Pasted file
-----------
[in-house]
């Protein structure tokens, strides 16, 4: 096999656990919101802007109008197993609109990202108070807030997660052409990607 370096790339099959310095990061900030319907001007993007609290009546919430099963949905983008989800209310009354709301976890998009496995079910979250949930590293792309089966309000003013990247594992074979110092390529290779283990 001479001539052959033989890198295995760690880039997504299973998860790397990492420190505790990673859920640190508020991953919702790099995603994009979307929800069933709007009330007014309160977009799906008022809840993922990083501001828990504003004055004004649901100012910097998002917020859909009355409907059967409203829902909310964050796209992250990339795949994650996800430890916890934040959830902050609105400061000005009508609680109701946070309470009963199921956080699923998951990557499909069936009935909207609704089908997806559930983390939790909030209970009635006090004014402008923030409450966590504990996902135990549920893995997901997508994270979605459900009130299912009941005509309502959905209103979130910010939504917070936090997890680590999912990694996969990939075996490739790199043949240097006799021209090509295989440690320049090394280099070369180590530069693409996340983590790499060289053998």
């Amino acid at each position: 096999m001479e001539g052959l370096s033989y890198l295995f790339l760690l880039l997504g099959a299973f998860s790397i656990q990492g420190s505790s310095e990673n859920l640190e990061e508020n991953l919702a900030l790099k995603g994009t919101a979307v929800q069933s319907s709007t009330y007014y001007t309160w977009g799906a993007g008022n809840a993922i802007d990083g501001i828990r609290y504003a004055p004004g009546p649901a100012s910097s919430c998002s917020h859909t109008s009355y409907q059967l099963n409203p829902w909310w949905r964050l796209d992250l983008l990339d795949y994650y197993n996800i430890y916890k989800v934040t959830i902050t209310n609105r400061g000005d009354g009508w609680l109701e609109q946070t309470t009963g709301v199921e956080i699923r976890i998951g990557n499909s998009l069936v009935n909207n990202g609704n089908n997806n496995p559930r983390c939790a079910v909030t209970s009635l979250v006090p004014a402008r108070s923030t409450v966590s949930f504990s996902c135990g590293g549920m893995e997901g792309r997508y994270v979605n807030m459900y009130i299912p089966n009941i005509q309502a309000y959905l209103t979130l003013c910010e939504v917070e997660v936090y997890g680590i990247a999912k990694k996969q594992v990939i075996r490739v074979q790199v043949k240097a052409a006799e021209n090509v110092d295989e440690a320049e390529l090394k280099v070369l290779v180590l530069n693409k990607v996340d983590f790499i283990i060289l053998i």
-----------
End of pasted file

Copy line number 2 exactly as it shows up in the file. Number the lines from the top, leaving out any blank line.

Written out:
């Protein structure tokens, strides 16, 4: 096999656990919101802007109008197993609109990202108070807030997660052409990607 370096790339099959310095990061900030319907001007993007609290009546919430099963949905983008989800209310009354709301976890998009496995079910979250949930590293792309089966309000003013990247594992074979110092390529290779283990 001479001539052959033989890198295995760690880039997504299973998860790397990492420190505790990673859920640190508020991953919702790099995603994009979307929800069933709007009330007014309160977009799906008022809840993922990083501001828990504003004055004004649901100012910097998002917020859909009355409907059967409203829902909310964050796209992250990339795949994650996800430890916890934040959830902050609105400061000005009508609680109701946070309470009963199921956080699923998951990557499909069936009935909207609704089908997806559930983390939790909030209970009635006090004014402008923030409450966590504990996902135990549920893995997901997508994270979605459900009130299912009941005509309502959905209103979130910010939504917070936090997890680590999912990694996969990939075996490739790199043949240097006799021209090509295989440690320049090394280099070369180590530069693409996340983590790499060289053998």